EU labour force survey - methodology
This Eurostat article describes the methodology of the European Union labour force survey (EU-LFS) applicable until the 2020 data collection. It gives specific information on the concept of the labour force status and the definitions of the variables used until that year.
The new methodology in force from the EU-LFS 2021 data collection onwards is described in the article EU Labour Force Survey - new methodology from 2021 onwards
Both articles are part of a set of online articles on the EU-LFS.
EU-LFS concept of labour force status
Definition of the labour force status
Labour force status is the cornerstone concept for labour market statistics. Accordingly, individuals are classified in three categories as employed, unemployed or economically inactive. These definitions are explained below. The definitions used in the EU-LFS follow the Resolution of the 13th International Conference of Labour Statisticians, convened in 1982 by the International Labour Organisation (hereafter referred as the ‘ILO guidelines’). To further improve comparability within the EU, while remaining fully compatible with the ILO guidelines, Regulation 1897/2000, gives a more precise definition of unemployment.
Employment (persons in employment):
Employed persons comprise persons aged 15 years and more who were in one of the following categories:
- (a) persons who during the reference week worked for at least one hour for pay or profit or family gain.
- (b) persons who were not at work during the reference week but had a job or business from which they were temporarily absent.
This definition is applicable to employees, self-employed persons and family workers. Pay includes cash payments or 'payment in kind'(payment in goods or services rather than money), whether payment was received in the week the work was done or not.
Exceptions to the standard age group 15 years and more are: 16 years and more in Spain, Italy, Sweden (until 2001) and United Kingdom; 15 to 74 years in Denmark, Estonia, Latvia, Hungary, Finland, Sweden (2001 onwards) and Norway (2006 onwards); 16-74 in Iceland and Norway (until 2005).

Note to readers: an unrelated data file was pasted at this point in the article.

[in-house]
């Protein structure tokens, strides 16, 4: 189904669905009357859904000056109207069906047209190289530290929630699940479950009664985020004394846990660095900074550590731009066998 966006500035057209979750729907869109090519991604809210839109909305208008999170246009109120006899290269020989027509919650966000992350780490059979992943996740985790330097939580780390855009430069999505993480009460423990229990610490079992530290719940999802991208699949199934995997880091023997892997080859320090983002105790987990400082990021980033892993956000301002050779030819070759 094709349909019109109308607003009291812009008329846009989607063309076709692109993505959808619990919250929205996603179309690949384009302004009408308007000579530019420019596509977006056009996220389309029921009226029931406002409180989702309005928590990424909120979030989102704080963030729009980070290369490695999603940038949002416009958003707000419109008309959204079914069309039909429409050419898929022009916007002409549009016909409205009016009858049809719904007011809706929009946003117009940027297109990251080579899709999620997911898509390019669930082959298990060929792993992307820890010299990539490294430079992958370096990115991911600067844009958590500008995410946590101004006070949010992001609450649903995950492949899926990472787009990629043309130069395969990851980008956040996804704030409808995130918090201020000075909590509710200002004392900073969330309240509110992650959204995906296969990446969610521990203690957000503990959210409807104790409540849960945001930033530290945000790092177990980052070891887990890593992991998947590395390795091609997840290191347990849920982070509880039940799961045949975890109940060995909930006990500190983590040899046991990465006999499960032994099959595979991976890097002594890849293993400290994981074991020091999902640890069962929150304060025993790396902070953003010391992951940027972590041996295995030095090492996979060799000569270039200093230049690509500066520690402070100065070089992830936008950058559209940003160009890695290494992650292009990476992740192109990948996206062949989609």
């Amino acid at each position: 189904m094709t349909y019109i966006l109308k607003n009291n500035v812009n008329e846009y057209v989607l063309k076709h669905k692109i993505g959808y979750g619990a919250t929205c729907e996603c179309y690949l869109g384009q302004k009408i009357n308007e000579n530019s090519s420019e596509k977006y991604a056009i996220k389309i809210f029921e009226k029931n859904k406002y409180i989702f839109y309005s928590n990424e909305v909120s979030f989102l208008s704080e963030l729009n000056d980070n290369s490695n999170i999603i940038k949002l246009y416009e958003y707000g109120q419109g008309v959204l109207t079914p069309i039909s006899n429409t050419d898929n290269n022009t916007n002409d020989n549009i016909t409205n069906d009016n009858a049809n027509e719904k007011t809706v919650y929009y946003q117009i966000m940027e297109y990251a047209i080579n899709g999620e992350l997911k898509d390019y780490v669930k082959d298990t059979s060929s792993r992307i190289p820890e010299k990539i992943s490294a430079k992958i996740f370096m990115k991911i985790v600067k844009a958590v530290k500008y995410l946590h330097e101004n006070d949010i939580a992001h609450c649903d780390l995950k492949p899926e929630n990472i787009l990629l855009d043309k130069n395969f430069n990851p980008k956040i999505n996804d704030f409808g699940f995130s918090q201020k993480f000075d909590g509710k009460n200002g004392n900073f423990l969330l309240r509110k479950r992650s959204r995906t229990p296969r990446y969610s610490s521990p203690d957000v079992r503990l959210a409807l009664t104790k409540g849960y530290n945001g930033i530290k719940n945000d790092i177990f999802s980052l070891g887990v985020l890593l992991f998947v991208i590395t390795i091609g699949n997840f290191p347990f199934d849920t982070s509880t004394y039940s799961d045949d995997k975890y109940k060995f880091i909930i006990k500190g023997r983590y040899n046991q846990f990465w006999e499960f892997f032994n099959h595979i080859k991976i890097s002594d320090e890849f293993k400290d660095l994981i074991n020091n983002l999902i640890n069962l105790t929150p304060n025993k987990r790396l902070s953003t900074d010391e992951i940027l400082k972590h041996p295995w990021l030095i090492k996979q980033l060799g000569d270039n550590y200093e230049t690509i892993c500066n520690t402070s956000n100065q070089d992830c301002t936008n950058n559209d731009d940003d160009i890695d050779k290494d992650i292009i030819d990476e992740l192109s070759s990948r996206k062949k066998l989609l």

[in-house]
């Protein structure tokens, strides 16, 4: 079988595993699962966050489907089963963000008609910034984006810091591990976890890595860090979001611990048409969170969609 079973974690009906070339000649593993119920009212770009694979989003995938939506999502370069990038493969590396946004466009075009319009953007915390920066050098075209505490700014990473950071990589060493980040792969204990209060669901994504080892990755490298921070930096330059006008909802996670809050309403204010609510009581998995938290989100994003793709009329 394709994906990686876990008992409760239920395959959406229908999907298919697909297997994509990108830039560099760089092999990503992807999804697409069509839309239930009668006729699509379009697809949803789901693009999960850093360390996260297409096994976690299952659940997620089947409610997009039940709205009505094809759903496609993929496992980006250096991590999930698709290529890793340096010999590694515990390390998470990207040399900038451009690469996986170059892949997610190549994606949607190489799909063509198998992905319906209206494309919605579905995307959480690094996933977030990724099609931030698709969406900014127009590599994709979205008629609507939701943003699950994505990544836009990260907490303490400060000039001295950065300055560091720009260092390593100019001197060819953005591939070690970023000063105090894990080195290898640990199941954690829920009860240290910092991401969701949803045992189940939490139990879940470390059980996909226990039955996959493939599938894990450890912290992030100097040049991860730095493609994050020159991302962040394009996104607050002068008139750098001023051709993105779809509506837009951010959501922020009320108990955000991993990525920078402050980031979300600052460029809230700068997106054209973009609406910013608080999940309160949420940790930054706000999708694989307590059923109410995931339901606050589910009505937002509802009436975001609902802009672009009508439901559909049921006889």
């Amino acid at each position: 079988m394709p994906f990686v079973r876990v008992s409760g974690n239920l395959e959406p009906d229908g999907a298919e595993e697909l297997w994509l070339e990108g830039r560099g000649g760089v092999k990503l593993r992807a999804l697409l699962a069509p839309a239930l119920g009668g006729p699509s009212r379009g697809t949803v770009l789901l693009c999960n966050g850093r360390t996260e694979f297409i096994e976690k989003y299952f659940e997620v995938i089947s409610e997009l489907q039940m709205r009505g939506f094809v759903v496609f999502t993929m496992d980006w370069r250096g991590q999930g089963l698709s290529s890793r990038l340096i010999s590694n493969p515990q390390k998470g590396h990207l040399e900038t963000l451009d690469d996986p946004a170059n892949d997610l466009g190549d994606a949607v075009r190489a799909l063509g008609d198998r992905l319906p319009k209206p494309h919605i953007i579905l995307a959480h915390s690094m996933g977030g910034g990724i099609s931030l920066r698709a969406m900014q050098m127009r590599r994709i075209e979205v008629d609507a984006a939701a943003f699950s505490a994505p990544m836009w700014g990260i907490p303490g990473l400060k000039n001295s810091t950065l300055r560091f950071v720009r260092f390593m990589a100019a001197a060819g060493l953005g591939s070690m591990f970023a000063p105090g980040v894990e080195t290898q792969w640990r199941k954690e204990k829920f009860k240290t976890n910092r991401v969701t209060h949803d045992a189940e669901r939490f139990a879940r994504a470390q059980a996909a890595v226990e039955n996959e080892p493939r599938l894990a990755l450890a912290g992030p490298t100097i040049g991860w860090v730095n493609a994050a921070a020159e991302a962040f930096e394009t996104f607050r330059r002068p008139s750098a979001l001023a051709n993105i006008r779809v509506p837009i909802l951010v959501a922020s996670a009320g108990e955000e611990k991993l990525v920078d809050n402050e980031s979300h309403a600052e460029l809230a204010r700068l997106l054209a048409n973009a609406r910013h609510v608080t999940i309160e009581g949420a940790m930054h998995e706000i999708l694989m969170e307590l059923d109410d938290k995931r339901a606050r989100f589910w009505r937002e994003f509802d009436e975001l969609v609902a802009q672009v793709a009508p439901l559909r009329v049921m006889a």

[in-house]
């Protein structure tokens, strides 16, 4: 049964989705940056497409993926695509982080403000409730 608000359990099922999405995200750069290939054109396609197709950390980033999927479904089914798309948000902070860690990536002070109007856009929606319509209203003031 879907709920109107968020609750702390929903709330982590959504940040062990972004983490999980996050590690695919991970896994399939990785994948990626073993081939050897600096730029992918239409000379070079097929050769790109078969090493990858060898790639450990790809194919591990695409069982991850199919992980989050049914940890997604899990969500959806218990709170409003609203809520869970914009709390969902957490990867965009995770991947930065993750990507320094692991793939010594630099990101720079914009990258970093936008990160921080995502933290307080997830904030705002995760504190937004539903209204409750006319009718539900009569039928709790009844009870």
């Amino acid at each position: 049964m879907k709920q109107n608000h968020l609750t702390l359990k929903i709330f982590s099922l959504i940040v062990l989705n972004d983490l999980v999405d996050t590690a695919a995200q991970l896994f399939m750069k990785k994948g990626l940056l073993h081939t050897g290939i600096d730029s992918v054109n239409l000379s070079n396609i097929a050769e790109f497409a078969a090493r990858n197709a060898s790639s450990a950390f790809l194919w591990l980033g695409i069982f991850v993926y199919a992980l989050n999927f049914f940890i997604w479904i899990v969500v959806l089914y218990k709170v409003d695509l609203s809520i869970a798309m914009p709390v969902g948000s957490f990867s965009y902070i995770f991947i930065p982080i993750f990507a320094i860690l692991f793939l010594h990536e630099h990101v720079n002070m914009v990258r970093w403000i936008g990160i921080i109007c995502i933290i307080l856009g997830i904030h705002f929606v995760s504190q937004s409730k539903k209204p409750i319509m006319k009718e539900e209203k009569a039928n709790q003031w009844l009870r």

For further details and treatment of borderline cases (like seasonal workers, lay-offs, unpaid family workers, employment in activities for own-consumption, vocational training, absences, etc.) see variable WSTATOR in the EU-LFS explanatory notes and EU-LFS user guide.
Unemployed persons comprise persons aged 15 to 74 years who were:
- (1) not employed according to the definition of employment above;
- (2) currently available for work, i.e. were available for paid employment or self-employment before the end of the two weeks following the reference week;
- (3) actively seeking work, i.e. had taken specific steps in the four week period ending with the reference week to seek paid employment or self-employment or who found a job to start later, i.e. within a period of at most three months from the end of the reference week.
For the purposes of point (3), the following are considered as specific steps:
- a) having been in contact with a public employment office to find work, whoever took the initiative (renewing registration for administrative reasons only is not an active step),
- b) having been in contact with a private agency (temporary work agency, firm specialising in recruitment, etc.) to find work,
- c) applying to employers directly,
- d) asking among friends, relatives, unions, etc., to find work,
- e) placing or answering job advertisements,
- f) studying job advertisements,
- g) taking a recruitment test or examination or being interviewed,
- h) looking for land, premises or equipment,
- i) applying for permits, licenses or financial resources.
Education and training are considered as ways of improving employability but not as methods of seeking work.
- Persons without work and in education or training will only be classified as unemployed if they are ‘currently available for work’ and ‘seeking work’, as defined in points (2) and (3).
- During the off-season, seasonal workers cannot be considered as having a formal attachment to their high-season job because they do not continue to receive a wage or salary from their employer although they may have an assurance of return to work. If they are not at work during the off-season, they are classified as unemployed only if they are ‘currently available for work’ and ‘seeking work’, as defined in points (2) and (3).
Exceptions to the standard age group 15 to 74 are: 16 to 74 years in Spain, Italy, Sweden (until 2000), United Kingdom, Norway (until 2005) and Iceland.
Before 2001 unemployment results used to refer to persons aged 15 years and more.
For further details, see variables WSTATOR, SEEKWORK, AVAILBLE and METHODA to METHODM in the EU-LFS user guide and the EU-LFS explanatory notes.
The active population, also called labour force, is the population employed or unemployed.
Economically inactive persons: